In the discussion of the commandment of tzitzit, which is the concluding
subject matter in this week’s parsha, the Torah warns us not to follow the
dictates of our hearts’ desires and the wants occasioned by our wandering
The rabbis (especially the Netziv, Rabbi Naftali Zvi Yehuda Berlin of
nineteenth century Volozhin) who commented on this verse stated that
the ‘desires of our heart’ refers to people who perform mitzvoth but
without any faith in their worth or in their Giver, and that ‘after their
wandering eyes’ refers to those who view mitzvoth that they personally
observe through the prism of their eyes and understanding alone.
They are always willing to substitute either their desires or their
intellectual rationalizations for the pure belief in God and the
subservience necessary to serve the Eternal. Man’s natural inclination to
be independent of commands and orders of others, to do what man alone
wishes to do irrespective of duty, tradition and ultimate consequences,
always places man in opposition to this Jewish concept which stresses
obedience and humility before our Creator.
The Torah allows us desires and rational thinking. But like every other
facet of human behavior, these desires have to be channeled and
disciplined. They are not meant to run wild and follow all of the changing
whims and vagaries of human society in all of its ages and generations.
Performance of the mitzvoth faithfully and in acknowledgement of the One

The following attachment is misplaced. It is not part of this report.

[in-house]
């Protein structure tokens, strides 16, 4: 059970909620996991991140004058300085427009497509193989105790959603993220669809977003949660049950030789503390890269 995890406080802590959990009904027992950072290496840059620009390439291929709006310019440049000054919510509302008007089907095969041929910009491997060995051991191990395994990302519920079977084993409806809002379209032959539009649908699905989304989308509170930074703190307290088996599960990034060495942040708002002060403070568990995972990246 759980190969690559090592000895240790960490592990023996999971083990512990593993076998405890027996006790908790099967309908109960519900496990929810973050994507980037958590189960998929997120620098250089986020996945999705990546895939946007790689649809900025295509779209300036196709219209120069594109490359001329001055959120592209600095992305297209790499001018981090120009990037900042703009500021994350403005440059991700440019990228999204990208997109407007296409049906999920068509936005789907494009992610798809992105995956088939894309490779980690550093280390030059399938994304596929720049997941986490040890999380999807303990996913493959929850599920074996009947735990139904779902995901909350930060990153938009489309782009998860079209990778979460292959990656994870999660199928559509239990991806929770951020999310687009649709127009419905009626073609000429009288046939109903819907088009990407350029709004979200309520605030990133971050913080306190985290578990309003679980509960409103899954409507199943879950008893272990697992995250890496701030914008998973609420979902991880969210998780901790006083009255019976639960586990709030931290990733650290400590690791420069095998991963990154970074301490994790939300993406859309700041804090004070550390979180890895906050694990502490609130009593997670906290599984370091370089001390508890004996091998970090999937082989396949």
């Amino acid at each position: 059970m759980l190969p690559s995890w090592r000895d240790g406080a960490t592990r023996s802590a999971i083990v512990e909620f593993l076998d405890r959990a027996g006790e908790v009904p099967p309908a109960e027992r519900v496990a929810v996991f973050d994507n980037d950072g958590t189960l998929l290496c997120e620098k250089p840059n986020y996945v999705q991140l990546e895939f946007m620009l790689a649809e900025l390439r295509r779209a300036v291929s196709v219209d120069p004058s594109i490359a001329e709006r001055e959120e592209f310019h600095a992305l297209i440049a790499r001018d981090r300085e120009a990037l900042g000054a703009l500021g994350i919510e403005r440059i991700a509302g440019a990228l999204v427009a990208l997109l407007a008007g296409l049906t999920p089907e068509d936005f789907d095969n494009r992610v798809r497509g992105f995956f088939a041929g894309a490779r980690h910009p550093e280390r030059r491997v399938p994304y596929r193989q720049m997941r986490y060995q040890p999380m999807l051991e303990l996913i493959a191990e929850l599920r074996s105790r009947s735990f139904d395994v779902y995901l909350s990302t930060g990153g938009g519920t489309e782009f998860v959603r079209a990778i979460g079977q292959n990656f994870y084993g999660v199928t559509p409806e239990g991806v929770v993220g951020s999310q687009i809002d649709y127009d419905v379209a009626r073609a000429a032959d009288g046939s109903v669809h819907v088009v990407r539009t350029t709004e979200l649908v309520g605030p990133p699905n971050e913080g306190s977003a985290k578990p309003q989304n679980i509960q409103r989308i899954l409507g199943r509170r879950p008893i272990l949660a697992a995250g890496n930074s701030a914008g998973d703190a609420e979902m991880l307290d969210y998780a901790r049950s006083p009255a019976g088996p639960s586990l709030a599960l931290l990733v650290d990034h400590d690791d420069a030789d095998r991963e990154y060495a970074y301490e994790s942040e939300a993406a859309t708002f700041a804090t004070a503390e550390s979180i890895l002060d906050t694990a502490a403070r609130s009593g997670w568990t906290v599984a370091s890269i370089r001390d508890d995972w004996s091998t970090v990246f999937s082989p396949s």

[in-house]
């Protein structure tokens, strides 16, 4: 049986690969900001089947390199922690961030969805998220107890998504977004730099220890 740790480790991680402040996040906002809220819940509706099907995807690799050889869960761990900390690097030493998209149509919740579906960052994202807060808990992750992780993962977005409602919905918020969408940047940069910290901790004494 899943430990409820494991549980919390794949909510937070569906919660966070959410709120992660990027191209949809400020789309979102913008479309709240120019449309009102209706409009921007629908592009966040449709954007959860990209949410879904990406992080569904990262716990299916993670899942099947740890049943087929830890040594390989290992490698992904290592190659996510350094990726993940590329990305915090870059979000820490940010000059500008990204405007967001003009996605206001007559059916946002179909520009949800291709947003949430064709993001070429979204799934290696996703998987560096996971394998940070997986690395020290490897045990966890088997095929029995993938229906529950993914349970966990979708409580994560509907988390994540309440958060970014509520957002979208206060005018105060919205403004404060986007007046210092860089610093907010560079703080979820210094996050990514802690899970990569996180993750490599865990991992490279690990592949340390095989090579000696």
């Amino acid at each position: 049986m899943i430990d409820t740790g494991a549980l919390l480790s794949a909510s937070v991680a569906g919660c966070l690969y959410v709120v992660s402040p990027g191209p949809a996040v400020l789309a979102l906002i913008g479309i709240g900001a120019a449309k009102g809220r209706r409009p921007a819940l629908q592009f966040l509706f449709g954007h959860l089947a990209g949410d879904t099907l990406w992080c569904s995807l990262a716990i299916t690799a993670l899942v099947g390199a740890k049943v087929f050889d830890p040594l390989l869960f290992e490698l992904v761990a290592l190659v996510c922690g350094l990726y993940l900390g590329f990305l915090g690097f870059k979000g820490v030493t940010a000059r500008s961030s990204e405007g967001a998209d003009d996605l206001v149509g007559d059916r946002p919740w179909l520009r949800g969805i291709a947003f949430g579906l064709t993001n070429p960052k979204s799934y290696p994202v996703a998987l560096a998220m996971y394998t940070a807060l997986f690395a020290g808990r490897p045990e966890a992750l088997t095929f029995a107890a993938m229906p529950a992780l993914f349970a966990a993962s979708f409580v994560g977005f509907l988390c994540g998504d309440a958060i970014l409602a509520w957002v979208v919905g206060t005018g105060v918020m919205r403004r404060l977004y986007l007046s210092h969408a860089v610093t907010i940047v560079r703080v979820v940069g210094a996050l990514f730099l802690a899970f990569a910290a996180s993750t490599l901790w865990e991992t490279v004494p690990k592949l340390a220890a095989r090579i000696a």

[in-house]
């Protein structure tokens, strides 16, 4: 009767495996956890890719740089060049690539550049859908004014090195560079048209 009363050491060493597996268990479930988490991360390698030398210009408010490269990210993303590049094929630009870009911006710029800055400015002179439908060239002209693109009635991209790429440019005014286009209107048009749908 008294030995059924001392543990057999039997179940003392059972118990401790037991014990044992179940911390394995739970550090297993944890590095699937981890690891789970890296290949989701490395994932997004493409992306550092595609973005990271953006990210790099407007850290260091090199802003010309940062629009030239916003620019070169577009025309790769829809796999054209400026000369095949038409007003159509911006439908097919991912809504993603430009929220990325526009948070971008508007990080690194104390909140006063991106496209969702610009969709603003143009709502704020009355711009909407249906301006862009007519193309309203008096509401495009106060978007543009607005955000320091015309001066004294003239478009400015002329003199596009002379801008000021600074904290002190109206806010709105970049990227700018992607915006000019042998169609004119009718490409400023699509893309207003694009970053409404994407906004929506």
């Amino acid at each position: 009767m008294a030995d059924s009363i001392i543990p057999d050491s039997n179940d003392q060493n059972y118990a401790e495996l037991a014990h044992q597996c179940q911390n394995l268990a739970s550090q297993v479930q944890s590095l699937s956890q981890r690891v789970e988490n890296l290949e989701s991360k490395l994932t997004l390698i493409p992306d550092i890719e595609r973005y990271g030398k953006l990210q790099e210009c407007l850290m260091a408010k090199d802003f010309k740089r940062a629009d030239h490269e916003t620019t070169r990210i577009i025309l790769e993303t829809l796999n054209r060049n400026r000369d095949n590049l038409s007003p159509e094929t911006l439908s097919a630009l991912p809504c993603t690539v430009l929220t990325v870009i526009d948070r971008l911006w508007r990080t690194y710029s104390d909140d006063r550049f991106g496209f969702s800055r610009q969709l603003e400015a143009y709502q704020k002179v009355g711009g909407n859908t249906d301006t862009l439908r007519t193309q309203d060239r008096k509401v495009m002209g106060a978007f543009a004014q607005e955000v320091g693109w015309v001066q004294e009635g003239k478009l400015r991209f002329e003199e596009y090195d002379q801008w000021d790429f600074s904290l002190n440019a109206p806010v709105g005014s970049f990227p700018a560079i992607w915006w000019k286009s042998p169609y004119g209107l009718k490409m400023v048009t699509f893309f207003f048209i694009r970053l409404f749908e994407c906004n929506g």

Who commands those mitzvoth to be performed becomes the foundation and
anchor for the necessary disciplines that enhance Jewish life and make it
Otherwise, our hearts and eyes, our uncontrolled desires and uninhibited
intellect and thoughts, will allow us eventually to go astray.
But, why is the commandment of tzitzit the ultimate method for teaching us
these lessons of obedience, probity and faith? After all there are
hundreds of other commandments that would seem to be proper to instruct us
in the same fashion.
Here also the commentators to the Torah struggled to find a proper and
meaningful explanation. The one that appeals most to me has to do with the
form that the mitzvah takes. Even though the mitzvah applies only to four-
cornered garments, a relative rarity in post-Talmudic times, Jews
purposely wore such four-cornered garments in order to obligate themselves
in the performance of the mitzvah of tzitzit.
Thus, this is a mitzvah that was omnipresent in their lives – a garment
that was constantly worn on their bodies. It was an item of self identity
and a primary reminder of the yoke of mitzvoth and Torah that the Jews
accepted upon themselves and their generations at Mount Sinai.
Tzitzit is a mitzvah that numerically (through gematryia) and in its form
(its knots and strings) constantly reminds us of the 613 mitzvoth that are
the basis of our existence and the responsibilities in our lives and in
Tzitzit is the sum total of all of the commandments – in fact of the very
concept of commandments – that is the heart of Judaism and the nucleus of
all Jewish life. Such is the methodology of Torah in all of our behavior
Rabbi Berel Wein